It is a way to promote innovative and flexible programs to manage offenders. There is a need to develop and test interventions aimed at curbing crime and reducing re-offending; this is what serious community safety efforts demand. Community corrections and the voluntary, private and public sectors have made major contributions to ensuring an appropriate use of community sanctions and they have been at the forefront of efforts to use evidence-based practices in the provision of programs aimed at reducing re-offending. It is a way to provide post-custody supervision and support. With more than 600,000 offenders a year being released from correctional facilities, it is clear that the re-entry challenge posed can only be met by a committed approach to community corrections. There is a storehouse of talent, skill and knowledge in working with and managing offenders in the community in the community corrections sector. There is little need to reinvent the wheel, but there is a need to harness the energies and resources of this sector and mobilize community corrections professionals to meet the challenge of offender transition to the community.

It is a way not only to bring offenders to justice but to assist them in breaking the cycle of offending. Effective community corrections programs and interventions are concerned with reducing noncompliance, not merely reporting noncompliance of supervision. Breaking the cycle of offending means that offenders can become productive, contributing members of the community.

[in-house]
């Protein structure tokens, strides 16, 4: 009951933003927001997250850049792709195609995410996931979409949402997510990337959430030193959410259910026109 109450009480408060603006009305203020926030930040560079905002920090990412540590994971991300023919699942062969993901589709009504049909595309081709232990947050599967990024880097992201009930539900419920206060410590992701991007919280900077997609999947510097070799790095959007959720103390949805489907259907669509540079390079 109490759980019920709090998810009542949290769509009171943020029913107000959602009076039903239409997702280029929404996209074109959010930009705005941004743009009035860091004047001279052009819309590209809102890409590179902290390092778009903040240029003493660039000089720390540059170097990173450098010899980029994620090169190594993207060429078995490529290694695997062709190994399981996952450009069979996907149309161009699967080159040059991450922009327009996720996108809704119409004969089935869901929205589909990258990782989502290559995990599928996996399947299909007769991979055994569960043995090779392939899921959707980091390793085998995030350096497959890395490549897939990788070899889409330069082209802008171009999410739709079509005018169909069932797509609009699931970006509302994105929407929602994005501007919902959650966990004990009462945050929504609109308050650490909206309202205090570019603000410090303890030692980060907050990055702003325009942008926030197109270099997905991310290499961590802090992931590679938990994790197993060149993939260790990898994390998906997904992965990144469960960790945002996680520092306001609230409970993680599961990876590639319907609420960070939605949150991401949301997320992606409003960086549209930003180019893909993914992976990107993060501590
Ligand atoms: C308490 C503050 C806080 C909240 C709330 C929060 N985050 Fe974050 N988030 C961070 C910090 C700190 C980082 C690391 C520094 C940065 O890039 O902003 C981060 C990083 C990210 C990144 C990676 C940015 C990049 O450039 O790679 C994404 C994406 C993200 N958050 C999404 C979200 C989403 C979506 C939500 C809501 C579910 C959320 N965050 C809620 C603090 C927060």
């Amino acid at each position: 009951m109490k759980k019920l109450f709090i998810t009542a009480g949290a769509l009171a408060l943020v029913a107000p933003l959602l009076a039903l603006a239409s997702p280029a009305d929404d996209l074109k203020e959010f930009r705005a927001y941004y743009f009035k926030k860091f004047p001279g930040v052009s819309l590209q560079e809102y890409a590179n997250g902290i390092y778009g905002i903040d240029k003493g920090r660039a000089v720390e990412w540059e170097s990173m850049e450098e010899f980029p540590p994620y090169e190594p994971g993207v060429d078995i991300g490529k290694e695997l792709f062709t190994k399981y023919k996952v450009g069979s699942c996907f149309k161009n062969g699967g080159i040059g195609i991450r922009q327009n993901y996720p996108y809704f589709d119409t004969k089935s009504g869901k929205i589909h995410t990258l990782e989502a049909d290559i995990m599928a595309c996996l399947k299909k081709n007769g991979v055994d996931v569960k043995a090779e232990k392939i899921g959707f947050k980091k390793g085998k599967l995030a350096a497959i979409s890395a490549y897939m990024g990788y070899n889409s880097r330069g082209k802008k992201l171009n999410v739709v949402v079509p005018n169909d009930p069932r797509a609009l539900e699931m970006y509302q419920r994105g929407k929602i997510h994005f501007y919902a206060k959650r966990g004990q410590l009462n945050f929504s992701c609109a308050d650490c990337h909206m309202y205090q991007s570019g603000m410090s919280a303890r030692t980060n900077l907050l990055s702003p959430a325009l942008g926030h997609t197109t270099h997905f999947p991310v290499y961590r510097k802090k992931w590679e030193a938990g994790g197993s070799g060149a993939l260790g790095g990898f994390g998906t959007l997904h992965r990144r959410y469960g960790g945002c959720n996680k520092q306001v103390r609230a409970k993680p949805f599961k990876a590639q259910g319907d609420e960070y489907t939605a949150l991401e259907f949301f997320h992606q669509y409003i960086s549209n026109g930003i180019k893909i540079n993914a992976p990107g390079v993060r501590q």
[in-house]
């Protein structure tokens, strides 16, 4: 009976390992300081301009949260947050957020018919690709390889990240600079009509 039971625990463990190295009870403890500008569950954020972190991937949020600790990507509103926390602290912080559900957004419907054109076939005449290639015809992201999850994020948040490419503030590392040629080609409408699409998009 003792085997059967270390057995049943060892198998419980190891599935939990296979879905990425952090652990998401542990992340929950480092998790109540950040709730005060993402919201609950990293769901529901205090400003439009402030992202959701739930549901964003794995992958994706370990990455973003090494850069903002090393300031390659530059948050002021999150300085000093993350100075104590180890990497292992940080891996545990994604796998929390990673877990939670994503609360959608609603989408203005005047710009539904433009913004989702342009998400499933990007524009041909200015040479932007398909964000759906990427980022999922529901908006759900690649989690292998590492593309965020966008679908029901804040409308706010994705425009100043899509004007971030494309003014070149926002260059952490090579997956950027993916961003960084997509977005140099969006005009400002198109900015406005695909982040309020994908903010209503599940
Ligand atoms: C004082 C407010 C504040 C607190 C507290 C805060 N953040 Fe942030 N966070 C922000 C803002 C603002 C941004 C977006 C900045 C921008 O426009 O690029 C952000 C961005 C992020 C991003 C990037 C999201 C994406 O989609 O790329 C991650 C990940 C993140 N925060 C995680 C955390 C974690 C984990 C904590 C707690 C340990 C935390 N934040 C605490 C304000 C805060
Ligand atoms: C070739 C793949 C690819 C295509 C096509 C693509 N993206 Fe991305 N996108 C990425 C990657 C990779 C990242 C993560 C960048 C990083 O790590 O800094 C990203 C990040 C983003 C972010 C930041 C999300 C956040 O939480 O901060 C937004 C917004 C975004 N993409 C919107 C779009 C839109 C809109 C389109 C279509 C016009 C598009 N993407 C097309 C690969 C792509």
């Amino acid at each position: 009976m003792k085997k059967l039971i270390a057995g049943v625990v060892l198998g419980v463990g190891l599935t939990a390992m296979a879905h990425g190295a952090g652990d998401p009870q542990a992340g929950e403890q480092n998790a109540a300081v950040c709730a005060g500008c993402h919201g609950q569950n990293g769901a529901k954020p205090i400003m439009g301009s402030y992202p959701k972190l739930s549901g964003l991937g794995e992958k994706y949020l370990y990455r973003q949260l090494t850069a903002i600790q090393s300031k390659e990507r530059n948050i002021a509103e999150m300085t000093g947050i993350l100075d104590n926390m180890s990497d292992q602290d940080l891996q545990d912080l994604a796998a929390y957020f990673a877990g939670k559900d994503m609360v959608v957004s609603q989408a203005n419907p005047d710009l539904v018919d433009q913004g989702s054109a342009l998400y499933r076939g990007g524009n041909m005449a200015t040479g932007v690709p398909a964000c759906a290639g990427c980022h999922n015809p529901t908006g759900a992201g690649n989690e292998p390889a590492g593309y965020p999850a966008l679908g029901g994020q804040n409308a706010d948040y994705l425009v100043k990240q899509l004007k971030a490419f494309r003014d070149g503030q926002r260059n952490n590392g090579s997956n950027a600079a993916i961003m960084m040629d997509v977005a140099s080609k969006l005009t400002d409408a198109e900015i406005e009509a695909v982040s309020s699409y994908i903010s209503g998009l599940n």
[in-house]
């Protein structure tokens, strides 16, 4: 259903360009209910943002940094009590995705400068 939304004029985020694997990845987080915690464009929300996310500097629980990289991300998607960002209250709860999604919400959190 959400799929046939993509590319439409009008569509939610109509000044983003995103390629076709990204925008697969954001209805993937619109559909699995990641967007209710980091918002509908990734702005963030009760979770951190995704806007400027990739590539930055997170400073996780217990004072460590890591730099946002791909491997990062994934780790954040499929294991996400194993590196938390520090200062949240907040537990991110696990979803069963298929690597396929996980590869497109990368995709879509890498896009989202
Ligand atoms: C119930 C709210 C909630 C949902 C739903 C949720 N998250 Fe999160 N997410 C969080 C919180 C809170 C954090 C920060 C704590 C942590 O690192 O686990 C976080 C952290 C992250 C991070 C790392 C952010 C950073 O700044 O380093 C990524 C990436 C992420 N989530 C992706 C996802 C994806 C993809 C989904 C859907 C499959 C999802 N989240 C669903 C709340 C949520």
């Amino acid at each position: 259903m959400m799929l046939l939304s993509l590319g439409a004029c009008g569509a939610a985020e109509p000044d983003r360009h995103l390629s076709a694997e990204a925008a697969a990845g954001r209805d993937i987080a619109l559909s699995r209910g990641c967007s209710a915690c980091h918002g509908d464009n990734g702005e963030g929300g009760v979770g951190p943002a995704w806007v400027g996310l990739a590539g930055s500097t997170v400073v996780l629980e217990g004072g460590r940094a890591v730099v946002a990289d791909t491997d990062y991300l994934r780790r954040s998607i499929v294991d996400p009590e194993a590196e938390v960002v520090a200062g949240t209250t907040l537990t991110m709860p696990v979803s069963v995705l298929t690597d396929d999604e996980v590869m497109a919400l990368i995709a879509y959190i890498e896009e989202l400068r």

It is a way to rethink how justice is delivered in communities. There have been significant innovations in the delivery of justice services in the community. Specialized courts dealing with drugs, domestic violence and youths have emerged. Restorative justice programs have been initiated in a number of jurisdictions. Probation and police partnerships have greatly enhanced the supervision of high-risk offenders. Programs for victims and witnesses have been improved. A renewed effort to work with the families and children of offenders is helping the next generation to break the cycle of crime. It is a way to engage the community and build community capacity. Community corrections works to overcome barriers to inclusion. Advocating for housing, employment and education for offenders so that they will have a stake in conformity is an important aspect of the work of community corrections. An effort to improve the lives of victims and offenders so that they can see changes in their lives is a worthy objective of working with communities.